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Hating on Ben Bernanke (NYT)
Paul Krugman argues that the QE3 announcement showed Ben Bernanke is willing to change course in response to criticism, while the right's response showed the crazy train is chugging full steam ahead and Mitt Romney is hitching a ride in the boxcars.
Two Cheers for the Fed, But Thumbs Down for Moody's and the Deficit Hawks (Robert Reich)
Reich notes that while it's good that the Fed is keeping interest rates low, it won't help anyone except the banks unless Congress backs it up with fiscal policy. Sadly, Congress's idea of fiscal policy is arming a time bomb and then debating how to defuse it.
Do Tax Cuts Lead to Economic Growth? (NYT)
David Leonhardt writes that the Romney-Ryan tax plan is more of a fill-in-the-blank puzzle, and given the failure of the Bush tax cuts, the biggest question mark is how it will boost the economy aside from Paul Ryan clapping his hands and believing really hard.
Romney: My Magic Tax Plan Will Repeal Laws of Arithmetic (NY Mag)
Jonathan Chait notes that Romney managed to make his tax math even more impossible by claiming that he won't raise taxes on anyone making under $250,000, but what can you do when even the studies meant to defend you accidentally prove you wrong?
Can the Chicago Teachers' Strike Fix Democratic Education Reform? (TNR)
Richard Kahlenberg writes that the tough spot the strike has put Barack Obama and Rahm Emanuel in may convince Democrats that their approach to education reform has to involve more than copying their answers off the Republicans' test paper.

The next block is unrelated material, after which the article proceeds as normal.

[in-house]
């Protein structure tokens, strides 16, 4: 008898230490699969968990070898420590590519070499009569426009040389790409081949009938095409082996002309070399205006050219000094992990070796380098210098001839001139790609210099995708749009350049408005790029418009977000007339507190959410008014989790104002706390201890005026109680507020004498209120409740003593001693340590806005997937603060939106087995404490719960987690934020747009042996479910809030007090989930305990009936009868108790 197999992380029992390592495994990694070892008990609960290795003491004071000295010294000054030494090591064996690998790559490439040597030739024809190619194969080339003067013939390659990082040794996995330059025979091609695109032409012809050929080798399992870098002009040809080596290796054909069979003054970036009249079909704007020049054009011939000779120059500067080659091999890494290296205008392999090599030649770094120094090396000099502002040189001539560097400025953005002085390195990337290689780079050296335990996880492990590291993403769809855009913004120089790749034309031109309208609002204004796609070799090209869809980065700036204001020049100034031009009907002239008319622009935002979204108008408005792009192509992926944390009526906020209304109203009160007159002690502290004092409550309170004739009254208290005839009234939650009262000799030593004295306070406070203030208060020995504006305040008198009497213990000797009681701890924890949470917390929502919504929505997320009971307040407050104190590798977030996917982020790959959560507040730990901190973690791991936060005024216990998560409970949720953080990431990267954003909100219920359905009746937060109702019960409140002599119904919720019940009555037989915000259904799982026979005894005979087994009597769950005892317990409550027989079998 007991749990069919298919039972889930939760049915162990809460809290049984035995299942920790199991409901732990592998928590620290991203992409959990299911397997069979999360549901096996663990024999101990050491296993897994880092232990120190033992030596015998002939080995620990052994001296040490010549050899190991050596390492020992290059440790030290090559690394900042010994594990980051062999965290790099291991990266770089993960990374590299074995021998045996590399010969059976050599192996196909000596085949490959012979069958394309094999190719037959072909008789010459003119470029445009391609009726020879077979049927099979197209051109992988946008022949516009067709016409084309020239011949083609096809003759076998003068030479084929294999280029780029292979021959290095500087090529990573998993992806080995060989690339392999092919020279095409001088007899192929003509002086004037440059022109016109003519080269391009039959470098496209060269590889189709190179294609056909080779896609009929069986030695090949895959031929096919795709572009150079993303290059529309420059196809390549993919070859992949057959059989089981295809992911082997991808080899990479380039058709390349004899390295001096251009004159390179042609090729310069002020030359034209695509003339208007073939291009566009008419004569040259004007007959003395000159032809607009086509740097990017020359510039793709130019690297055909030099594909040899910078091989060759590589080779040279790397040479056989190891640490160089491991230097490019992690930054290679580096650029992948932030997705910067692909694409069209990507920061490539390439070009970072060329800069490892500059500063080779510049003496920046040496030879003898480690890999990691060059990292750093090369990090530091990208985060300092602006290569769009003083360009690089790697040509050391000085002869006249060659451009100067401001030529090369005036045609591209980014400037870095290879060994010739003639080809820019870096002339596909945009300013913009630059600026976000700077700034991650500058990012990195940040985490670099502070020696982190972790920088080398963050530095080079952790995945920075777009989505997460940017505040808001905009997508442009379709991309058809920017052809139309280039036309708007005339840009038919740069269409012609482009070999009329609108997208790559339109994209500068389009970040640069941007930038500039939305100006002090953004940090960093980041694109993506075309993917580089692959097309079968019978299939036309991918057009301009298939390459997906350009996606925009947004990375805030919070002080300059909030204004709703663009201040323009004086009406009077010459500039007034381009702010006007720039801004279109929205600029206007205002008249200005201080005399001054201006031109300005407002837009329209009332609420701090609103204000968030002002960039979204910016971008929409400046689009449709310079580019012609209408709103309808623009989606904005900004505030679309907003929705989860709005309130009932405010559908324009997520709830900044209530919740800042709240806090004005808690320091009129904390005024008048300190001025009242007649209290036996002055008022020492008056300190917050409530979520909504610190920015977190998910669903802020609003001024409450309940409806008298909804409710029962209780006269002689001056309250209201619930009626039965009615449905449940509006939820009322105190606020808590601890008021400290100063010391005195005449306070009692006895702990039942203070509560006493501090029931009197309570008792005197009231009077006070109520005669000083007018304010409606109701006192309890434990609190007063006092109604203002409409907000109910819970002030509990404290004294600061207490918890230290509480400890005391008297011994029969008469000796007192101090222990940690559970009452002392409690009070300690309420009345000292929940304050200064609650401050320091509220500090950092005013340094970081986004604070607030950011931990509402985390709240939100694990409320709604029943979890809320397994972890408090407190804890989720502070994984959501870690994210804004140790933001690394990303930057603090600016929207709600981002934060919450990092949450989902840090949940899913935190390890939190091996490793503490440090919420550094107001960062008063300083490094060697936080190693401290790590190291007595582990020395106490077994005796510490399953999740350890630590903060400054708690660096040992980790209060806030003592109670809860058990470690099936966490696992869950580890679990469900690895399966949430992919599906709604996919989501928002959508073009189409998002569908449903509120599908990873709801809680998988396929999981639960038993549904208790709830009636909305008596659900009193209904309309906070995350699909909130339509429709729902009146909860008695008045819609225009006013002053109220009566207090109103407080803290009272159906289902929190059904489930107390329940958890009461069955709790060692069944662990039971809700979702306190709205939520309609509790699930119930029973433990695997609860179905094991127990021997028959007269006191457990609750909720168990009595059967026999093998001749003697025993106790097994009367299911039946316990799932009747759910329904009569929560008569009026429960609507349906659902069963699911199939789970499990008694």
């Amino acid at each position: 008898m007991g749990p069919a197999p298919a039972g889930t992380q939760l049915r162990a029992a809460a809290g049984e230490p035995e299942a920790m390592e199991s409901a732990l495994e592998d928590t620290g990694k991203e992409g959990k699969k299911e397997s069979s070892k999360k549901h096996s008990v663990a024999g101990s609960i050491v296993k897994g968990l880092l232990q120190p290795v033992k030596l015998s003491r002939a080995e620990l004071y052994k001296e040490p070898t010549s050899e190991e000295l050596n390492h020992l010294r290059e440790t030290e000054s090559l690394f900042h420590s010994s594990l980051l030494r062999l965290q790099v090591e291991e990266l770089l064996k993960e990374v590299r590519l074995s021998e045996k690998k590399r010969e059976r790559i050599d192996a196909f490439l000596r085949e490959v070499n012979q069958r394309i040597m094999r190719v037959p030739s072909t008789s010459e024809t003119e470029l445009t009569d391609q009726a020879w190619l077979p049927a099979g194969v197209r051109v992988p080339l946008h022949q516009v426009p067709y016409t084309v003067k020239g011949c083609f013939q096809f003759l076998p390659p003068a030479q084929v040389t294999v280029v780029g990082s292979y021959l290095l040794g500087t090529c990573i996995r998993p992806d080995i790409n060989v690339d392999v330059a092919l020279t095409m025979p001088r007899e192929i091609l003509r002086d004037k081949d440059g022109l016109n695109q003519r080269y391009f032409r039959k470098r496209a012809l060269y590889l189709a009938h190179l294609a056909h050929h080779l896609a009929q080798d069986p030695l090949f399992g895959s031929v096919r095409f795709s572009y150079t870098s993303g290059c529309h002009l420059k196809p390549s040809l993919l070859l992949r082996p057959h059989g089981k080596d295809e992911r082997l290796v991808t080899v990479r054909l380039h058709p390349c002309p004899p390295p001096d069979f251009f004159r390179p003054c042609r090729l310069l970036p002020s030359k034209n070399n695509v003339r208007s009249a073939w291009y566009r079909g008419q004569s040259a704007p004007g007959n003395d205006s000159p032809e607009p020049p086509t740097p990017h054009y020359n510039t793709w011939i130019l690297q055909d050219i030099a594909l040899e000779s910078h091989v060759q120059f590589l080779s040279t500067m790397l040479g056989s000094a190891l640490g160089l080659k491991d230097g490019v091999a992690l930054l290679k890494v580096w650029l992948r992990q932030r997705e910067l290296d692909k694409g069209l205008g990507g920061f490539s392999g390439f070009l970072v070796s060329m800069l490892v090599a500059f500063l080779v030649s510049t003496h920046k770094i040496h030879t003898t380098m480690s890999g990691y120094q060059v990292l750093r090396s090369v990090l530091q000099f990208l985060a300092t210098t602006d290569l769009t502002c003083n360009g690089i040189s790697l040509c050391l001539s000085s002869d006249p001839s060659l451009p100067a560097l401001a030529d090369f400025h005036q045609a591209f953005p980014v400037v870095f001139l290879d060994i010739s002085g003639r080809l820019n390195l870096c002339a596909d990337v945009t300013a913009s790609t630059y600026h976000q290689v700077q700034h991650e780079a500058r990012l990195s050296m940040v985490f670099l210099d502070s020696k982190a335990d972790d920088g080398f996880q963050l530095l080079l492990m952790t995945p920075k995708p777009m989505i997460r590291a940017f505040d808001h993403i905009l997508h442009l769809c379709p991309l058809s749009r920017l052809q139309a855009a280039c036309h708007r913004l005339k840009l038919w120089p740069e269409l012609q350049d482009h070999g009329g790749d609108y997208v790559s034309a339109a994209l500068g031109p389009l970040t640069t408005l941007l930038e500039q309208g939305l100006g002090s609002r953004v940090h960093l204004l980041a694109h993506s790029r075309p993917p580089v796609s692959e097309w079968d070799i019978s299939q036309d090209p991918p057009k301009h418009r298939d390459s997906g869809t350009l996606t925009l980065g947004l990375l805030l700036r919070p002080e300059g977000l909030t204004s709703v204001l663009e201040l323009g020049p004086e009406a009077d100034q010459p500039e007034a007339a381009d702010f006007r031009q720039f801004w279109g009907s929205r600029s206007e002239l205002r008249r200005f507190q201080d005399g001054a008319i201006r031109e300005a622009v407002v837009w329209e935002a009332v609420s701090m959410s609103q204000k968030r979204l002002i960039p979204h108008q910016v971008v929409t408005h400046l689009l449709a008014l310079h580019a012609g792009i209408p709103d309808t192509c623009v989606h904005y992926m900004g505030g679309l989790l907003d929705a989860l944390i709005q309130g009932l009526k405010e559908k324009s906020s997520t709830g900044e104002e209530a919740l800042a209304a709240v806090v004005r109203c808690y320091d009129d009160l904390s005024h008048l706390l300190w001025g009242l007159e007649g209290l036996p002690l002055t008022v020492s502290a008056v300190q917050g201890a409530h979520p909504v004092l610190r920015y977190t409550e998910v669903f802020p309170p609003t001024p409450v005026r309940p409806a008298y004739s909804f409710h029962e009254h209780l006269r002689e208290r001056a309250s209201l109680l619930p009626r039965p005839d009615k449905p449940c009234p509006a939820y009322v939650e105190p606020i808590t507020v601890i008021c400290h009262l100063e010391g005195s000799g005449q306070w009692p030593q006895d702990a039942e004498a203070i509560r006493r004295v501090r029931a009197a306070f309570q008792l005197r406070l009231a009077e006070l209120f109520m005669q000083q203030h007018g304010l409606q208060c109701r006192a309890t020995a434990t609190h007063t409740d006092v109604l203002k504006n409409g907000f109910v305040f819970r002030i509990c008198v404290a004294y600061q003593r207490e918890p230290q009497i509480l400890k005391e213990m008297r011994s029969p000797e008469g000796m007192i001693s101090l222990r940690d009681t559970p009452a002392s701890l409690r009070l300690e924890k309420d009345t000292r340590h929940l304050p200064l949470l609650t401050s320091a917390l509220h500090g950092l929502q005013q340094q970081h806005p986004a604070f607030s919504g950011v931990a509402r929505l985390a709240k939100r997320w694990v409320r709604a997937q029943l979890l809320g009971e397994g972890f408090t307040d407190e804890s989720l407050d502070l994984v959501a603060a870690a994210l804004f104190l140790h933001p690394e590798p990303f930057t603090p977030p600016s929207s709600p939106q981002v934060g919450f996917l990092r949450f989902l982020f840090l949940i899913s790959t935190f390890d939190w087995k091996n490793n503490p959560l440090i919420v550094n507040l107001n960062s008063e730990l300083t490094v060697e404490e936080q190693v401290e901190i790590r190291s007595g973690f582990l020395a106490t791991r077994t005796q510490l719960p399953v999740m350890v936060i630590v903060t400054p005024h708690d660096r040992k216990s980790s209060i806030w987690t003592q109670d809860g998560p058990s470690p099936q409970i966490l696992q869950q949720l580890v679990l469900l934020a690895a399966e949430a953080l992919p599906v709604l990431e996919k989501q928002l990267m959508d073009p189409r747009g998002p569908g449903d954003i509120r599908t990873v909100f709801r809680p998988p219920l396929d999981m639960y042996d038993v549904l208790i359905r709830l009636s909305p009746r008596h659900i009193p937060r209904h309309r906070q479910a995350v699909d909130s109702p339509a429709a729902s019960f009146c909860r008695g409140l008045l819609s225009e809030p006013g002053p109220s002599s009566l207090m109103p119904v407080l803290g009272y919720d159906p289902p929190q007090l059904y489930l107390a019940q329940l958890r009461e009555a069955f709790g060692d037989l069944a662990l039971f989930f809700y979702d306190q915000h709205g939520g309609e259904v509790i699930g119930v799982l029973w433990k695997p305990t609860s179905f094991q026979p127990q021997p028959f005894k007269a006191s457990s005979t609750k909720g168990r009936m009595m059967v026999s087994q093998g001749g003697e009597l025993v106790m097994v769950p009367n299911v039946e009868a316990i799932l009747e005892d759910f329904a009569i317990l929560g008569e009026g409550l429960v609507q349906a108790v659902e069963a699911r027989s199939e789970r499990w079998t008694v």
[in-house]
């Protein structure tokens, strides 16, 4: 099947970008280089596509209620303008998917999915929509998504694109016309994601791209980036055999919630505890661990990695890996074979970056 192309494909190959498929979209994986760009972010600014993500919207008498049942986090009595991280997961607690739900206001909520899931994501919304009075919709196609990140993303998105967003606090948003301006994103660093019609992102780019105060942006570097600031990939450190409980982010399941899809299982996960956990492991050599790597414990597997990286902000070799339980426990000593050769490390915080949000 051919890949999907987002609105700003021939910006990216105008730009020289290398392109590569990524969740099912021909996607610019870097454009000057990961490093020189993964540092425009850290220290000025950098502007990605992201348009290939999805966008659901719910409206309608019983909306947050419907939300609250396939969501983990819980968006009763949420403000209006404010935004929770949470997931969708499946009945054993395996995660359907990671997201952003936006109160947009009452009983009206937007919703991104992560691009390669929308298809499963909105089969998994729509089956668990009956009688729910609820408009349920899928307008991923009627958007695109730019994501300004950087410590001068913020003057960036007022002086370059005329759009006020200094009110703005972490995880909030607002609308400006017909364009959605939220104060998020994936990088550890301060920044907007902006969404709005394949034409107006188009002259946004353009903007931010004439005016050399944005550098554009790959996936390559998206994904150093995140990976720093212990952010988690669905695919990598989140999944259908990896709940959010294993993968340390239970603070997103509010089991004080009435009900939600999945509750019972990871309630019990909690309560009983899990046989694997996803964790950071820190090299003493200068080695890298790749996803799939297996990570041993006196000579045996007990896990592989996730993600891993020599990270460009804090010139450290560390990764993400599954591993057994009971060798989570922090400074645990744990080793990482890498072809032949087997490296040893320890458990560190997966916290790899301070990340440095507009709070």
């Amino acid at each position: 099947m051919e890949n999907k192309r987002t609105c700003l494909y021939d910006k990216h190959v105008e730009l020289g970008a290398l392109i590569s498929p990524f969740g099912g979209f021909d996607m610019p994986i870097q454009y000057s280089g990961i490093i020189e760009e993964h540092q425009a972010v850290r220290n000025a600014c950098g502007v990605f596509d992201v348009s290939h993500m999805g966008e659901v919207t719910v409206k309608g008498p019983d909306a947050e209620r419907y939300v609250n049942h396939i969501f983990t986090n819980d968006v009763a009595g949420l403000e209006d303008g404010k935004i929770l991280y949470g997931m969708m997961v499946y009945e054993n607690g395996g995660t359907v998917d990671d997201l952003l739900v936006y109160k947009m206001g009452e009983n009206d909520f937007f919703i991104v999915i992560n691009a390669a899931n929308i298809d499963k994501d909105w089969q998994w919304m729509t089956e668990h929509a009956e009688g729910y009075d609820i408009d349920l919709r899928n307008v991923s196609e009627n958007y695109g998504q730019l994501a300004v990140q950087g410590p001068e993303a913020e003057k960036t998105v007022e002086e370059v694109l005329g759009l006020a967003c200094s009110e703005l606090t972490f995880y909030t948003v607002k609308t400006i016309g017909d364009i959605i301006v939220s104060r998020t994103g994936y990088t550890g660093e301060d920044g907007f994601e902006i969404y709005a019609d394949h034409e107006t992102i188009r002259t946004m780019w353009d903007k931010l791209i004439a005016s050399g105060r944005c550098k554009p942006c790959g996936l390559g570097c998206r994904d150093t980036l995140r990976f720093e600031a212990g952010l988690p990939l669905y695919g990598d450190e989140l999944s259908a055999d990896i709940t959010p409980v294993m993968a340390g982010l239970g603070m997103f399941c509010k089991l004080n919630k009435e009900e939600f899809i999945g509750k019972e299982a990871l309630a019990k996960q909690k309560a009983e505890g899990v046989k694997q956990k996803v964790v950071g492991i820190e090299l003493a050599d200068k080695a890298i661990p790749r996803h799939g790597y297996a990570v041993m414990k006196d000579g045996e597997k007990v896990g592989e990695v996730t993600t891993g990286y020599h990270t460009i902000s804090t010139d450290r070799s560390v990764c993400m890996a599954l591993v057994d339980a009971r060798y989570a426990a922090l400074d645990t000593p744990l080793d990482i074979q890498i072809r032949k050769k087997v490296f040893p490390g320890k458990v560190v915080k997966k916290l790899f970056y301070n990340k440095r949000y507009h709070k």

What happened to Occupy? (Salon)
On the first birthday of Occupy Wall Street, Natasha Lennard talks to participants and commentators about the growing pains of a movement that changed our national political discourse at an earlier age than most people start learning their first words.
A Condo Was Sold, Until It Wasn't (NYT)
Gretchen Morgenson walks us through the case of the Florida woman whose short sale was approved by Bank of America, then rejected, then approved, then rejected, then finally approved again, with an explanation that resembled a multiple-choice test.
We're Winning the War on Poverty (Slate)
Matthew Yglesias writes that looking beyond the official poverty rate shows we're making significant headway in fighting it, thanks largely to policymakers who have devised the cunning strategy of making people less poor by giving them more money.
Is Poverty a Kind of Robbery? (NYT)
Thomas Edsall highlights research that shows cash transfers to the poor don't help as long as the poor are forced to transfer them right into the pockets of their landlords. If only the Democrats didn't consider this one of those "speak no evil" problems.
How a fluorescent jellyfish -- and federal dollars -- helped fight AIDS (WaPo)
Suzy Khimm notes that many of our greatest scientific breakthroughs come from the most ridiculous-sounding federally funded research projects, but sequestration and Republican policy may soon leave little room for studying screwworm sex.